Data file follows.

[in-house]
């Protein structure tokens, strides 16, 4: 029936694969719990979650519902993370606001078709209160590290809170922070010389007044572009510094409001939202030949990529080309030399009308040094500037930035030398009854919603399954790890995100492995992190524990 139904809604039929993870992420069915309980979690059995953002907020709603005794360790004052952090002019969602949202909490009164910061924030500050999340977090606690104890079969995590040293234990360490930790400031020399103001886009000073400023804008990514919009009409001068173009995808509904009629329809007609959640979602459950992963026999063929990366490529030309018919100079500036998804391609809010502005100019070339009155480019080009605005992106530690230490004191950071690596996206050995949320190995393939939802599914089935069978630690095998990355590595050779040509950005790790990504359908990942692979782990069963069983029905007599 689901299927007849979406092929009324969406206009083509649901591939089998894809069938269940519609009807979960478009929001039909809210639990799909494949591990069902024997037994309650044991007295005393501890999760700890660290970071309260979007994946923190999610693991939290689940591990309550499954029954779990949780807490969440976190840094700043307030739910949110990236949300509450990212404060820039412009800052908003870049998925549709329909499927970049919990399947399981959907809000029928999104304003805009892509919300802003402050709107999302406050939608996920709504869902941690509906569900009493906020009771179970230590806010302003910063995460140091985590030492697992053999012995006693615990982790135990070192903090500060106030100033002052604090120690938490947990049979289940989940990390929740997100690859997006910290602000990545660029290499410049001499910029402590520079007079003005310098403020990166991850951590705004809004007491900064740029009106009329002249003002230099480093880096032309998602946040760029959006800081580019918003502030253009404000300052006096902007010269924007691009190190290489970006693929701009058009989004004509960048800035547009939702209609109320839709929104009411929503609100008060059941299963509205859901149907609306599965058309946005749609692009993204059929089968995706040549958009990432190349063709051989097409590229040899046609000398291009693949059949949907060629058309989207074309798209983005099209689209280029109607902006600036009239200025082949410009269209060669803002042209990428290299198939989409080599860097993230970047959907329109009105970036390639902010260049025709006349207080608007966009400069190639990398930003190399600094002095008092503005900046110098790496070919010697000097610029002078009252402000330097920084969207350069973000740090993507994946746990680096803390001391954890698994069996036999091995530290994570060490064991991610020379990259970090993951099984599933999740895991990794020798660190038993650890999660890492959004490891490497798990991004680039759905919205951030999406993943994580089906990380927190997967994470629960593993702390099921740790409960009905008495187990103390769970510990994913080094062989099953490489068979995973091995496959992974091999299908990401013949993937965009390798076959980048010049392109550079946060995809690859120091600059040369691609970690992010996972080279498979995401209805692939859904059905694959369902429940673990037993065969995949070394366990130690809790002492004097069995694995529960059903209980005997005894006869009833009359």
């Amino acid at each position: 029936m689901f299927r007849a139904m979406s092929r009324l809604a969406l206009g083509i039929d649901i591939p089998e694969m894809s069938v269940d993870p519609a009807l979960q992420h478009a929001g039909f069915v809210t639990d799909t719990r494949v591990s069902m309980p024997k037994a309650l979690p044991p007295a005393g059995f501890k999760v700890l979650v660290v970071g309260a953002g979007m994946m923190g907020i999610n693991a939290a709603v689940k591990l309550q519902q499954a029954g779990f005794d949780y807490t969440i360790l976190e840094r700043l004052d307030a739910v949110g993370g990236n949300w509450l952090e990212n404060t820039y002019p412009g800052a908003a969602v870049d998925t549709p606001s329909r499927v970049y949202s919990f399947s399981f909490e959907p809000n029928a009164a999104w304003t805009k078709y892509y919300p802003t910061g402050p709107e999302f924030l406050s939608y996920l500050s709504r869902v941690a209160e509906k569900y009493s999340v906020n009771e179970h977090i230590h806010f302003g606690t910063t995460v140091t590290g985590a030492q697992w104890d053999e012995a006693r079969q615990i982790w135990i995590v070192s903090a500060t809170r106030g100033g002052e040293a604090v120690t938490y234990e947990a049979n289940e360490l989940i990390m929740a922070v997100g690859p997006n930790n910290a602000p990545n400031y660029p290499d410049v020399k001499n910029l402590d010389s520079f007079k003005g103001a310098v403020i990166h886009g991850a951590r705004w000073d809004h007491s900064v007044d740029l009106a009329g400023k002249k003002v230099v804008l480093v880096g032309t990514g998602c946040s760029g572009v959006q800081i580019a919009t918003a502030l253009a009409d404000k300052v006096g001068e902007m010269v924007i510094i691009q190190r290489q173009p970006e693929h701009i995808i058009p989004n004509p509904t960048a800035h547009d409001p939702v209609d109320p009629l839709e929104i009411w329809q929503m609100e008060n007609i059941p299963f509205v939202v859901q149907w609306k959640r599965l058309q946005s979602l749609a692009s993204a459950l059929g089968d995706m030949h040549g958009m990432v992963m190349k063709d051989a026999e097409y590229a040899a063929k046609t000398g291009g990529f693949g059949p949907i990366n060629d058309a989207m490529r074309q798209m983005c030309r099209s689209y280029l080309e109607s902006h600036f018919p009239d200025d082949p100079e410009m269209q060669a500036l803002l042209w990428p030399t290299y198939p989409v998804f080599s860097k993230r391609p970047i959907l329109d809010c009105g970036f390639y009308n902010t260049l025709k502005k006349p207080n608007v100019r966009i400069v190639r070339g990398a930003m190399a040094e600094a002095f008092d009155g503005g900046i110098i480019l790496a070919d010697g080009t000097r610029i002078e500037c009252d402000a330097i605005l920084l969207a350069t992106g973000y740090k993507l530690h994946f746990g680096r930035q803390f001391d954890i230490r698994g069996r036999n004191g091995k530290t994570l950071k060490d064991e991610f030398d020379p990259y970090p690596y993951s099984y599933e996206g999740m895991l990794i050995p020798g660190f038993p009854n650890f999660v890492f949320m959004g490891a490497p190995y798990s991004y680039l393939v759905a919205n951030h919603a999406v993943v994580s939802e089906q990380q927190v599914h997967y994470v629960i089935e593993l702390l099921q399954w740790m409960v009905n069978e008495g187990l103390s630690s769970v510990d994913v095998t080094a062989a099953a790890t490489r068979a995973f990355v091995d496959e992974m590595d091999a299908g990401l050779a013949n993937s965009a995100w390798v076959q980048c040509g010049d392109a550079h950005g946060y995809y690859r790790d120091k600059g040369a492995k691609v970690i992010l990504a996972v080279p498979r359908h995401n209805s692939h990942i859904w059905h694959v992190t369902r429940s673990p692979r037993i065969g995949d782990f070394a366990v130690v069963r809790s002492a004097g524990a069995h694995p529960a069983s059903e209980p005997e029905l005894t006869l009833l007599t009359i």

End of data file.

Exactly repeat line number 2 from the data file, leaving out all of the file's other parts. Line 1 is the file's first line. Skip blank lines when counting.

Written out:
């Protein structure tokens, strides 16, 4: 029936694969719990979650519902993370606001078709209160590290809170922070010389007044572009510094409001939202030949990529080309030399009308040094500037930035030398009854919603399954790890995100492995992190524990 139904809604039929993870992420069915309980979690059995953002907020709603005794360790004052952090002019969602949202909490009164910061924030500050999340977090606690104890079969995590040293234990360490930790400031020399103001886009000073400023804008990514919009009409001068173009995808509904009629329809007609959640979602459950992963026999063929990366490529030309018919100079500036998804391609809010502005100019070339009155480019080009605005992106530690230490004191950071690596996206050995949320190995393939939802599914089935069978630690095998990355590595050779040509950005790790990504359908990942692979782990069963069983029905007599 689901299927007849979406092929009324969406206009083509649901591939089998894809069938269940519609009807979960478009929001039909809210639990799909494949591990069902024997037994309650044991007295005393501890999760700890660290970071309260979007994946923190999610693991939290689940591990309550499954029954779990949780807490969440976190840094700043307030739910949110990236949300509450990212404060820039412009800052908003870049998925549709329909499927970049919990399947399981959907809000029928999104304003805009892509919300802003402050709107999302406050939608996920709504869902941690509906569900009493906020009771179970230590806010302003910063995460140091985590030492697992053999012995006693615990982790135990070192903090500060106030100033002052604090120690938490947990049979289940989940990390929740997100690859997006910290602000990545660029290499410049001499910029402590520079007079003005310098403020990166991850951590705004809004007491900064740029009106009329002249003002230099480093880096032309998602946040760029959006800081580019918003502030253009404000300052006096902007010269924007691009190190290489970006693929701009058009989004004509960048800035547009939702209609109320839709929104009411929503609100008060059941299963509205859901149907609306599965058309946005749609692009993204059929089968995706040549958009990432190349063709051989097409590229040899046609000398291009693949059949949907060629058309989207074309798209983005099209689209280029109607902006600036009239200025082949410009269209060669803002042209990428290299198939989409080599860097993230970047959907329109009105970036390639902010260049025709006349207080608007966009400069190639990398930003190399600094002095008092503005900046110098790496070919010697000097610029002078009252402000330097920084969207350069973000740090993507994946746990680096803390001391954890698994069996036999091995530290994570060490064991991610020379990259970090993951099984599933999740895991990794020798660190038993650890999660890492959004490891490497798990991004680039759905919205951030999406993943994580089906990380927190997967994470629960593993702390099921740790409960009905008495187990103390769970510990994913080094062989099953490489068979995973091995496959992974091999299908990401013949993937965009390798076959980048010049392109550079946060995809690859120091600059040369691609970690992010996972080279498979995401209805692939859904059905694959369902429940673990037993065969995949070394366990130690809790002492004097069995694995529960059903209980005997005894006869009833009359």